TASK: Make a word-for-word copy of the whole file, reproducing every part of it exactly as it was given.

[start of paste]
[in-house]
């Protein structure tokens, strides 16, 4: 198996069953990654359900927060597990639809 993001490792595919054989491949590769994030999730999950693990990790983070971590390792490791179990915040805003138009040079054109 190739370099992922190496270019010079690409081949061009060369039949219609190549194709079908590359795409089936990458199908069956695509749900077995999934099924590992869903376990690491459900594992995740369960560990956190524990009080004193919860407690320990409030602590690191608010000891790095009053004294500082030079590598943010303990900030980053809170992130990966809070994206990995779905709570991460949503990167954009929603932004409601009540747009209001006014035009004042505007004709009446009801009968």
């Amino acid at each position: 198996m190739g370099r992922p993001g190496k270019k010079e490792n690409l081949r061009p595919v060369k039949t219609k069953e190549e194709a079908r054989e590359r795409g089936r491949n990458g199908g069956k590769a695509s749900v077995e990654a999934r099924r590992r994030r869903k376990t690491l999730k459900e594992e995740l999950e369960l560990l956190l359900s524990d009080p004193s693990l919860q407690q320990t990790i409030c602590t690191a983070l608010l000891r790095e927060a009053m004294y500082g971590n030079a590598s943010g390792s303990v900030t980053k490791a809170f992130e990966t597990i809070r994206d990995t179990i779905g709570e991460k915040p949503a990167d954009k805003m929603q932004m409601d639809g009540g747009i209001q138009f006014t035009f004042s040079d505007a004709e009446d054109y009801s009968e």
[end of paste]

[in-house]
């Protein structure tokens, strides 16, 4: 198996069953990654359900927060597990639809 993001490792595919054989491949590769994030999730999950693990990790983070971590390792490791179990915040805003138009040079054109 190739370099992922190496270019010079690409081949061009060369039949219609190549194709079908590359795409089936990458199908069956695509749900077995999934099924590992869903376990690491459900594992995740369960560990956190524990009080004193919860407690320990409030602590690191608010000891790095009053004294500082030079590598943010303990900030980053809170992130990966809070994206990995779905709570991460949503990167954009929603932004409601009540747009209001006014035009004042505007004709009446009801009968």
């Amino acid at each position: 198996m190739g370099r992922p993001g190496k270019k010079e490792n690409l081949r061009p595919v060369k039949t219609k069953e190549e194709a079908r054989e590359r795409g089936r491949n990458g199908g069956k590769a695509s749900v077995e990654a999934r099924r590992r994030r869903k376990t690491l999730k459900e594992e995740l999950e369960l560990l956190l359900s524990d009080p004193s693990l919860q407690q320990t990790i409030c602590t690191a983070l608010l000891r790095e927060a009053m004294y500082g971590n030079a590598s943010g390792s303990v900030t980053k490791a809170f992130e990966t597990i809070r994206d990995t179990i779905g709570e991460k915040p949503a990167d954009k805003m929603q932004m409601d639809g009540g747009i209001q138009f006014t035009f004042s040079d505007a004709e009446d054109y009801s009968e």